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J.T. Yost on ‘Bottoms Up’ anthology and indie publishing

by  in Comic News Comment
J.T. Yost on ‘Bottoms Up’ anthology and indie publishing

J.T. Yost of Birdcage Bottom Books is issuing an open call for his latest anthology, Bottoms Up — and if you submit a story, he promises he won’t tell anyone who you are.

Why the anonymity? The theme of Bottoms Up is hitting rock bottom, that moment when you realize things are out of control, right before you get clean and sober and take control of your life again. Because he’s looking for gut-wrenching honesty about something most folks aren’t proud of, Yost has put out a call for entries that allows writers to submit stories anonymously. The stories will be passed along to a pool of artists, who can choose which ones they want to illustrate; the artists will be credited.

Birdcage Bottom Books is both a publisher and a distributor of small-press comics, and I thought it would be interesting to talk with Yost about Bottoms Up!, his previous anthologies and how the small-press business works.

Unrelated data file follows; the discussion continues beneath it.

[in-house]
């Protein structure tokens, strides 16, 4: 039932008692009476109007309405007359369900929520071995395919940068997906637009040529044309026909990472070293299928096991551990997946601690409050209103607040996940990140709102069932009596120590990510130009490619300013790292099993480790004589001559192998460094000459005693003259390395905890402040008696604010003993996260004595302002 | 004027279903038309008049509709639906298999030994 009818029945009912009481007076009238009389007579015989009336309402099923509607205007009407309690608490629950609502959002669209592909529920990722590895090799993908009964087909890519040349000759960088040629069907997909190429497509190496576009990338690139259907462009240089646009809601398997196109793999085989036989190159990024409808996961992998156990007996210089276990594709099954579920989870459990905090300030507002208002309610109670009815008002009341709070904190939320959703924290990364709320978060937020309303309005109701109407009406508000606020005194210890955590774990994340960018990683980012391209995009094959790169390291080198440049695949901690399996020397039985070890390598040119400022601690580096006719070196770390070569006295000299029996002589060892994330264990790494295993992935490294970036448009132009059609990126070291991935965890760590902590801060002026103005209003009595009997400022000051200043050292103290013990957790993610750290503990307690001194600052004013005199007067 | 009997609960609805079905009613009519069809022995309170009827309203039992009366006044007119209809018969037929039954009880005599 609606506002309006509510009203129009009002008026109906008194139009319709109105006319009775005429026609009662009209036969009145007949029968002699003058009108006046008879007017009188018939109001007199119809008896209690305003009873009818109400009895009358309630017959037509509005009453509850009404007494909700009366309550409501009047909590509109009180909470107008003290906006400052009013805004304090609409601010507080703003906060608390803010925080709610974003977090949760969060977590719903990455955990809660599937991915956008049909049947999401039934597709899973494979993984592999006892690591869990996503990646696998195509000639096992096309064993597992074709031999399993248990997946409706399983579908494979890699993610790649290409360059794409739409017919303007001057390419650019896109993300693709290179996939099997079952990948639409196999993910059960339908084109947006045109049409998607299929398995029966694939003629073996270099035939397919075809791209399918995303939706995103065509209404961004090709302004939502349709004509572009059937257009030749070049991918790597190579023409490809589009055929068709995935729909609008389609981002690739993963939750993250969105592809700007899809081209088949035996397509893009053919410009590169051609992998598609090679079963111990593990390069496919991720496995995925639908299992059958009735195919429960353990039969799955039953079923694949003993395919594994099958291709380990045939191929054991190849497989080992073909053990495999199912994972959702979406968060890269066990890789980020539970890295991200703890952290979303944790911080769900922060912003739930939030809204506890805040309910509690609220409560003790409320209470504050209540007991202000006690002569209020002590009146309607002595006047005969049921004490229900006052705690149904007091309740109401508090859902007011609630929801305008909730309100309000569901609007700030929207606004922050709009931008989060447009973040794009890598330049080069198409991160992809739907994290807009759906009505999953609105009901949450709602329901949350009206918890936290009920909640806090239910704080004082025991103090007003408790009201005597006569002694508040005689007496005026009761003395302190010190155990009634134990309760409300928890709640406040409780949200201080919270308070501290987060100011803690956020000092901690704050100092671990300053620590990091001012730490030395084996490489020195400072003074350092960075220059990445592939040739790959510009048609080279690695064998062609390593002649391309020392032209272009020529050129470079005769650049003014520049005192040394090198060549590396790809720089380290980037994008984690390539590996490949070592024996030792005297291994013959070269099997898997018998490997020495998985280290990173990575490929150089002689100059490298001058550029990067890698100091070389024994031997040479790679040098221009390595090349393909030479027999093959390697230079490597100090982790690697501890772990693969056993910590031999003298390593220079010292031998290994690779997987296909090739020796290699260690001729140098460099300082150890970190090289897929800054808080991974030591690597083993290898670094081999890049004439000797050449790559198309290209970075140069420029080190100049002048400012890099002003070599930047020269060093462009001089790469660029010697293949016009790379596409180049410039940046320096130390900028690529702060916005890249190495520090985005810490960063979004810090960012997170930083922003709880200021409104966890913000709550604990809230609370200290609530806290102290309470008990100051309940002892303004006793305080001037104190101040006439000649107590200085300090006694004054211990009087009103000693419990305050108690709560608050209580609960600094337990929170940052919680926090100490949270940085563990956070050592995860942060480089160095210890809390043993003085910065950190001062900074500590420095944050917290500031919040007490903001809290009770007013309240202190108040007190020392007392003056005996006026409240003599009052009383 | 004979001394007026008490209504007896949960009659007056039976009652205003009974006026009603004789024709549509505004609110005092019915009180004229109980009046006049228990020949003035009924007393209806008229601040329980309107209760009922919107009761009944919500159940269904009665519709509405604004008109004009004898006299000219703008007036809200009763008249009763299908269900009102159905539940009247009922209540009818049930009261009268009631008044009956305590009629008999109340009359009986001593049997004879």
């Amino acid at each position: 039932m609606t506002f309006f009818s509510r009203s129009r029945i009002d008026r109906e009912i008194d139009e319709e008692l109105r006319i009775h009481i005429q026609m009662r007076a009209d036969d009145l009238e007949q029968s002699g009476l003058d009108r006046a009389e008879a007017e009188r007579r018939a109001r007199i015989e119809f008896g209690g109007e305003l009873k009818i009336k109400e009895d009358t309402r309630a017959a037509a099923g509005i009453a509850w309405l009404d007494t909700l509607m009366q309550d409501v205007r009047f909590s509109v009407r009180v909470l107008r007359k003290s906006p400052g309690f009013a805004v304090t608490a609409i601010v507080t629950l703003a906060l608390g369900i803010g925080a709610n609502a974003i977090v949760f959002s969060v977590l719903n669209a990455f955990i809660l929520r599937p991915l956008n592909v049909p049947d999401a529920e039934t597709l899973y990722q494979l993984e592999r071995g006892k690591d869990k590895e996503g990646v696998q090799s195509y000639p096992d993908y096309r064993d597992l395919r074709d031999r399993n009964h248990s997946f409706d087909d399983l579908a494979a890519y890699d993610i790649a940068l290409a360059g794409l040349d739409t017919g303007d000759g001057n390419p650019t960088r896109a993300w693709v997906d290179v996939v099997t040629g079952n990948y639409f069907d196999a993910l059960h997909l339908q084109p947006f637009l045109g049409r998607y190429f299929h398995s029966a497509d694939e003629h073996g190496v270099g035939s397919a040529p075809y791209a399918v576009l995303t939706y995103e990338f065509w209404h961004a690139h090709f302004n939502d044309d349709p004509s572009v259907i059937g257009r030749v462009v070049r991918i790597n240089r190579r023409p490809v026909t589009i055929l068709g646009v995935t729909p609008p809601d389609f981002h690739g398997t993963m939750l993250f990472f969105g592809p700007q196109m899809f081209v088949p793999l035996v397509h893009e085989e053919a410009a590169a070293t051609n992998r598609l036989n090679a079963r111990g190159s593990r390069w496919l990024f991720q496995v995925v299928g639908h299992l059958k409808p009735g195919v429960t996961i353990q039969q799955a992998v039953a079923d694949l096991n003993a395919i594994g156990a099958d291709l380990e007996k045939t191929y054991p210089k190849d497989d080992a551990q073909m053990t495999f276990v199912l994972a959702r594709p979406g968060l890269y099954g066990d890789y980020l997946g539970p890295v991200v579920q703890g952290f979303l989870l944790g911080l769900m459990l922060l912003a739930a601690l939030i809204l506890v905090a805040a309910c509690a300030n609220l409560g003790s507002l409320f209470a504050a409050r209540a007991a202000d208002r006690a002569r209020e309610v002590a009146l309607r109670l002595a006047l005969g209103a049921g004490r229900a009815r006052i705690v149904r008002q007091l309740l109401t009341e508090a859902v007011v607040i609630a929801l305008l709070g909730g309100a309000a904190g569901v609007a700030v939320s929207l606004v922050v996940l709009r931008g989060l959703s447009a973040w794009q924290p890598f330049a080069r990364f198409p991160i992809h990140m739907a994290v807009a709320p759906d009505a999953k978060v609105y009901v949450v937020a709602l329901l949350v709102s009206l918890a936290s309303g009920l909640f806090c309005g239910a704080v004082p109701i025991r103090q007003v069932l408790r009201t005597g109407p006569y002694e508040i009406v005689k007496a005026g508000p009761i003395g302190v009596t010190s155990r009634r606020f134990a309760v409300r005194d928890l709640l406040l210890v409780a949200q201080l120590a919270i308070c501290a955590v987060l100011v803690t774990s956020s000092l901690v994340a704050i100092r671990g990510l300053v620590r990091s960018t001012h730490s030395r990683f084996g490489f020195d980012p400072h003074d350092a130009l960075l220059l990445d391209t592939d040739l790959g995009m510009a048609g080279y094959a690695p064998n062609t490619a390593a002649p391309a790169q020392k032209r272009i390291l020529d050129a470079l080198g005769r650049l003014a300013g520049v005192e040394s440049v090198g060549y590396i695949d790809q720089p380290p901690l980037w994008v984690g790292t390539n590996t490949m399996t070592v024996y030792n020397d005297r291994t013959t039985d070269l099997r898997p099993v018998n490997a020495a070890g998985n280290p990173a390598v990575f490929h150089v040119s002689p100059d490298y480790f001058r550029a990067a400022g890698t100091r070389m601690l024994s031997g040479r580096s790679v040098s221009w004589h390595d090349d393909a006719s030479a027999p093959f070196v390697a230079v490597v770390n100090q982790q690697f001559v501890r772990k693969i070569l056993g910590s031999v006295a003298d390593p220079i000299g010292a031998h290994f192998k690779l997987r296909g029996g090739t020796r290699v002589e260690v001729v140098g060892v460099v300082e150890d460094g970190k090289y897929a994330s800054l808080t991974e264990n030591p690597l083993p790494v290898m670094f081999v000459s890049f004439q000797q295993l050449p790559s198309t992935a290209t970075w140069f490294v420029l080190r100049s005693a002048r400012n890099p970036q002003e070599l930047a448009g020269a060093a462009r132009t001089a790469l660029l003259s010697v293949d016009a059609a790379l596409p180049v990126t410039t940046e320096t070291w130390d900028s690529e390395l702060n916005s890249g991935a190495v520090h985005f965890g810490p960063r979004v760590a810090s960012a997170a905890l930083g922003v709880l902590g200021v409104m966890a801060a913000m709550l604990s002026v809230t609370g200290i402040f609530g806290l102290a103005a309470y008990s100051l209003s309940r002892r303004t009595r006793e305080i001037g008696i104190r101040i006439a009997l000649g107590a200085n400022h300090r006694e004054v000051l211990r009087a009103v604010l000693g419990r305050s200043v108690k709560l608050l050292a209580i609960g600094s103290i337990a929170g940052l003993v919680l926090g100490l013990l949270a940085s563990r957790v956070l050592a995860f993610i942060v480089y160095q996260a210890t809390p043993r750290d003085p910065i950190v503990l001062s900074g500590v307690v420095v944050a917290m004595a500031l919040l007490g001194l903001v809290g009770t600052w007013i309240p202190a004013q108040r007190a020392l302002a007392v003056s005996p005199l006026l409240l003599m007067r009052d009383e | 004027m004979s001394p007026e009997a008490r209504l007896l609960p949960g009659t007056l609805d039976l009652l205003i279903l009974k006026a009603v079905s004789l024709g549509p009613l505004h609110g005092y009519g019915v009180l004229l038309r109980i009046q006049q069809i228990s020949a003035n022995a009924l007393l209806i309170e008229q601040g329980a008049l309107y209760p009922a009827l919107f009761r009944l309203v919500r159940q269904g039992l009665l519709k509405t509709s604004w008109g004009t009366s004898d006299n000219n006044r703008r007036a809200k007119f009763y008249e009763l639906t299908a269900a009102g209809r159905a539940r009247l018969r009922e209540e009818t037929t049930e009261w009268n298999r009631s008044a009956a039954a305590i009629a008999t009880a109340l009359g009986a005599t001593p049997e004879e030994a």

ROBOT 6: Can you explain for our readers what exactly Birdcage Bottom Books is, and what your mission is?

J.T. Yost: I set up Birdcage Bottom Books to self-publish my first book of comics after receiving a Xeric Award (a grant to support self-publishing). After going through the trouble to get the proper licenses, learn pre-press and research printing methods/costs, I figured I may as well continue to publish under that name. The first several publications were my own work, but then I started publishing the work of artists I admire. Within a few years, I was also helping distribute other self-published and small-press comics. Eight years later, BBB now represents nearly a hundred artists and publishers under its distribution wing (pun intended) and over 25 publications.

Our mission is to get more great comics into more hands. By collecting lots of self-publishers and small presses under one umbrella, we make it much easier for retailers (and web customers) to order comics that might otherwise be difficult to obtain. We’re especially interested in limited-edition comics and unusual printing methods like risograph, silkscreen, block printing, etc.

How does publishing anthologies further your goals?

I’ve always been partial to anthologies. I know a lot of people complain that the quality or tone is too unpredictable in collections, but that’s one of the reasons I like them. Sometimes I’m drawn to an artist for their drawing style and sometimes for their writing or storytelling ability. I might not pick up a whole book by someone whose style I don’t find immediately compelling, but if I run across a shorter work in an anthology I’ll definitely give it a chance. I’ve discovered some artists whose work I end up loving that I may not otherwise have read if not for an anthology.